Reaching out to Haiti

 There is still a lot of work to be done in Haiti.
   If you don’t believe it, just have a chat with Cayman Islands Hospital Services Authority’s Medical Director Greg Hoeksema.
   He knows first-hand the plight of the Haitian people following a devastating earthquake last month. It is now estimated by that country’s president that the death toll will be closer to 300,000 once all the rubble is cleared and missing bodies found. We don’t say missing people because too much time has elapsed between the deadline quake and today. To find someone alive in the aftermath of the quake today would be nothing short of a miracle.
   But we at the Observer on Sunday do concur that miracles do still exist.
   What Mr. Hoeksema also now knows first-hand is that the people of Haiti aren’t unaccustomed to disasters or day-to-day difficult living. It’s just what they do.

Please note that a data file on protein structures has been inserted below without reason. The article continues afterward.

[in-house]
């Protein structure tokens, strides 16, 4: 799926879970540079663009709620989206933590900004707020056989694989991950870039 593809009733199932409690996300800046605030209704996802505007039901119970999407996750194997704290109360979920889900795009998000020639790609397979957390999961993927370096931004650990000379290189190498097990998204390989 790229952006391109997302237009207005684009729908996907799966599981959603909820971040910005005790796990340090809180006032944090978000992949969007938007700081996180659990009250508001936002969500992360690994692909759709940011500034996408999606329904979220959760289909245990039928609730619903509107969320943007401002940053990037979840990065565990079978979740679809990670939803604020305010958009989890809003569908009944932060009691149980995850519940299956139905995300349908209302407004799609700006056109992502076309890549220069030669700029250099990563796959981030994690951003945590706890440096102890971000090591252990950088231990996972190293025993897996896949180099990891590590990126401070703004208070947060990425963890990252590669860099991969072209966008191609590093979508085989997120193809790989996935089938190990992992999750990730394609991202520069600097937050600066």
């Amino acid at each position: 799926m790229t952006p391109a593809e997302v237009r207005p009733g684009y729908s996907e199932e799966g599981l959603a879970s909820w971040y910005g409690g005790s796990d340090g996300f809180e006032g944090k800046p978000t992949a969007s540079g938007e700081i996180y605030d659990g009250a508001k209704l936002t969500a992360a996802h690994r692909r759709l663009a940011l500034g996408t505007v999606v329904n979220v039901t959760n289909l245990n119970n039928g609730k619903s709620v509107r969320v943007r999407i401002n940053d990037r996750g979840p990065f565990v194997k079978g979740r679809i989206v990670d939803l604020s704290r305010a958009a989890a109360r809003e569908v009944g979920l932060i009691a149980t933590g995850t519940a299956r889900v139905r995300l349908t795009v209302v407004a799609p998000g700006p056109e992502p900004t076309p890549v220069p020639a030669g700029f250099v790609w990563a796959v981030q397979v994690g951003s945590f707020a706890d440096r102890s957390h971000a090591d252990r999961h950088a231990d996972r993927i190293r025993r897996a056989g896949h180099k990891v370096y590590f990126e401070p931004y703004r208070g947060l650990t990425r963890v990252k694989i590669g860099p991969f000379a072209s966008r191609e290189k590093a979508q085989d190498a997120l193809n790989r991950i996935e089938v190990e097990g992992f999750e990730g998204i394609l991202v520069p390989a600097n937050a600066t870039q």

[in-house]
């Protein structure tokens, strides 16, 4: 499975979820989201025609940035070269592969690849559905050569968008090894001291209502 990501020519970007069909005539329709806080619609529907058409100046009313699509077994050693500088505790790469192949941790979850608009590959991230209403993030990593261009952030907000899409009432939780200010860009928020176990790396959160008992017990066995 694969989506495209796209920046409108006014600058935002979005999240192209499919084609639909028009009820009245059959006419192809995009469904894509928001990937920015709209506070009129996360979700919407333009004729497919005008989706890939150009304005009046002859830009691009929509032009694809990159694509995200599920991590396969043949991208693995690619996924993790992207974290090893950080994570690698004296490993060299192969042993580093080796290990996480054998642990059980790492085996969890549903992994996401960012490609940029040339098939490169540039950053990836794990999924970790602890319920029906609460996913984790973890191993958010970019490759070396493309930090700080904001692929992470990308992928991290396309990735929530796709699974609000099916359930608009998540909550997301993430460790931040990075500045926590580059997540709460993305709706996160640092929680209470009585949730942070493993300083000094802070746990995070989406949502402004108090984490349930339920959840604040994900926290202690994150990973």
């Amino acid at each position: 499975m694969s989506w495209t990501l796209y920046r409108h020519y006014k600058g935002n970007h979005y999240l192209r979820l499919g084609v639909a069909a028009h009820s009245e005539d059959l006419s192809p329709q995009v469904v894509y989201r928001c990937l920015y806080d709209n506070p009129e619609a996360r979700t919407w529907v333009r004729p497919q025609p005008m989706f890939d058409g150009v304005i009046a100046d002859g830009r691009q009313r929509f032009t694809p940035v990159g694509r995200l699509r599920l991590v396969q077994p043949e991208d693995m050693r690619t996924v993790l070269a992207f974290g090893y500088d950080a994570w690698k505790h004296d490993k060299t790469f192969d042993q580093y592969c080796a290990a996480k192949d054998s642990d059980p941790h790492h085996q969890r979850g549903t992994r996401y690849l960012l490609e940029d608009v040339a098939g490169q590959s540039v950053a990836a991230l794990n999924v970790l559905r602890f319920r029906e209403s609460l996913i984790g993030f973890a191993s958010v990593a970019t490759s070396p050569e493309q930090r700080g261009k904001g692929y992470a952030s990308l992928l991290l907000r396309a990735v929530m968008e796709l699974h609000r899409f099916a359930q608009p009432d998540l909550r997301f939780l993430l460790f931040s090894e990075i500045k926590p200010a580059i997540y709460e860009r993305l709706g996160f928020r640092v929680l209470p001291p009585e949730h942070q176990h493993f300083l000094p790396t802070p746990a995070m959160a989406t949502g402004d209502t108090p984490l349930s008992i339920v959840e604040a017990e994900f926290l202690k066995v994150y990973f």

No matter how much aid the world sends to Haiti to help it get over this latest disaster, the abject poverty in the country will continue to run rampant unless political and social measures are taken.
   While Haiti is rebuilding some consideration has to be taken for the lack of any proper building codes in the country.
   While Mr. Hoeksema was in Haiti he walked among the masses of people. There he found a man whose job it is each day to take big rocks and break them in to little rocks, which are used in the foundations of buildings; one of the reasons why so many buildings collapsed and why so many people died.
   Haitians are accustomed to living without electricity, without running water, without the basic necessities and comforts of life.
   That doesn’t mean it is right. Once the organised chaos has settled down in Haiti there will still be much to do. Doctors and nurses who are volunteering their time in that country will have to return to their paying jobs and families; and Haiti will still be in need.
   We can only pray that as we approach Hurricane Season 2010 that the people of Haiti will be better prepared to deal with whatever else Mother Nature has to throw its way. We hope that the approaching season doesn’t lash the tiny country as it has done in years past.
   But if it does, the country can rest assured the rest of the world will once again reach out to Haiti.

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